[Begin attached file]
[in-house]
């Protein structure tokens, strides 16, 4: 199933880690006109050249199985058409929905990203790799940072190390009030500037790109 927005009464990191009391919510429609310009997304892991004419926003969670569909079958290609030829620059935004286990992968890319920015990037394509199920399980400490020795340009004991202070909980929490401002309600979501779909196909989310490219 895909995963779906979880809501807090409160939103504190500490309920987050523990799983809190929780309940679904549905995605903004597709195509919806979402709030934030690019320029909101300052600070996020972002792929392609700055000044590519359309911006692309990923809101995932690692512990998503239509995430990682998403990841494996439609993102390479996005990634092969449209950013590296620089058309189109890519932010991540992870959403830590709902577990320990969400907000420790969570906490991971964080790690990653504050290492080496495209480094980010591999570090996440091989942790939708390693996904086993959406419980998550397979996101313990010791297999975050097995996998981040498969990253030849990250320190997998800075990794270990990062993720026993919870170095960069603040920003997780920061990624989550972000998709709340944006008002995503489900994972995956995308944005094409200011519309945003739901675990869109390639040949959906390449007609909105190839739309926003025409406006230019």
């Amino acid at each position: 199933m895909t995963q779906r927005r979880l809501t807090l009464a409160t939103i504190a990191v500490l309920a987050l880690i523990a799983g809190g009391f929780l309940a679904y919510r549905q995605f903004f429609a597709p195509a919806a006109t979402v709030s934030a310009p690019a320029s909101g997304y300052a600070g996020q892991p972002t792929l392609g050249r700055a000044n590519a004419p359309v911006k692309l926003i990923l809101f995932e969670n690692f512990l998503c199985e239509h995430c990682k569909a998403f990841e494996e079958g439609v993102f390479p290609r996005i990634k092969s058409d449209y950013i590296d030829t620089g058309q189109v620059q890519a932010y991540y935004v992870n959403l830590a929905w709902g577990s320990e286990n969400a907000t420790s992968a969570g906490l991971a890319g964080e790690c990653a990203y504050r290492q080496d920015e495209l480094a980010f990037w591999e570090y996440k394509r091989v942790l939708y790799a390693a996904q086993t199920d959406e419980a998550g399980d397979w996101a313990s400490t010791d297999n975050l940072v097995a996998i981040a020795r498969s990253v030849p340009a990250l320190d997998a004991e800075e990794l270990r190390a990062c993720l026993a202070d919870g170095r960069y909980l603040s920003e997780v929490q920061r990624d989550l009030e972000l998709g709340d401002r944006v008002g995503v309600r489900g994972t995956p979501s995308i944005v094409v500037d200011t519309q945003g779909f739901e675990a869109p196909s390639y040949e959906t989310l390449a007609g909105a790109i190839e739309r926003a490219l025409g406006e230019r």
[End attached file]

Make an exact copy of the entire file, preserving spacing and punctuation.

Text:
[in-house]
């Protein structure tokens, strides 16, 4: 199933880690006109050249199985058409929905990203790799940072190390009030500037790109 927005009464990191009391919510429609310009997304892991004419926003969670569909079958290609030829620059935004286990992968890319920015990037394509199920399980400490020795340009004991202070909980929490401002309600979501779909196909989310490219 895909995963779906979880809501807090409160939103504190500490309920987050523990799983809190929780309940679904549905995605903004597709195509919806979402709030934030690019320029909101300052600070996020972002792929392609700055000044590519359309911006692309990923809101995932690692512990998503239509995430990682998403990841494996439609993102390479996005990634092969449209950013590296620089058309189109890519932010991540992870959403830590709902577990320990969400907000420790969570906490991971964080790690990653504050290492080496495209480094980010591999570090996440091989942790939708390693996904086993959406419980998550397979996101313990010791297999975050097995996998981040498969990253030849990250320190997998800075990794270990990062993720026993919870170095960069603040920003997780920061990624989550972000998709709340944006008002995503489900994972995956995308944005094409200011519309945003739901675990869109390639040949959906390449007609909105190839739309926003025409406006230019």
């Amino acid at each position: 199933m895909t995963q779906r927005r979880l809501t807090l009464a409160t939103i504190a990191v500490l309920a987050l880690i523990a799983g809190g009391f929780l309940a679904y919510r549905q995605f903004f429609a597709p195509a919806a006109t979402v709030s934030a310009p690019a320029s909101g997304y300052a600070g996020q892991p972002t792929l392609g050249r700055a000044n590519a004419p359309v911006k692309l926003i990923l809101f995932e969670n690692f512990l998503c199985e239509h995430c990682k569909a998403f990841e494996e079958g439609v993102f390479p290609r996005i990634k092969s058409d449209y950013i590296d030829t620089g058309q189109v620059q890519a932010y991540y935004v992870n959403l830590a929905w709902g577990s320990e286990n969400a907000t420790s992968a969570g906490l991971a890319g964080e790690c990653a990203y504050r290492q080496d920015e495209l480094a980010f990037w591999e570090y996440k394509r091989v942790l939708y790799a390693a996904q086993t199920d959406e419980a998550g399980d397979w996101a313990s400490t010791d297999n975050l940072v097995a996998i981040a020795r498969s990253v030849p340009a990250l320190d997998a004991e800075e990794l270990r190390a990062c993720l026993a202070d919870g170095r960069y909980l603040s920003e997780v929490q920061r990624d989550l009030e972000l998709g709340d401002r944006v008002g995503v309600r489900g994972t995956p979501s995308i944005v094409v500037d200011t519309q945003g779909f739901e675990a869109p196909s390639y040949e959906t989310l390449a007609g909105a790109i190839e739309r926003a490219l025409g406006e230019r």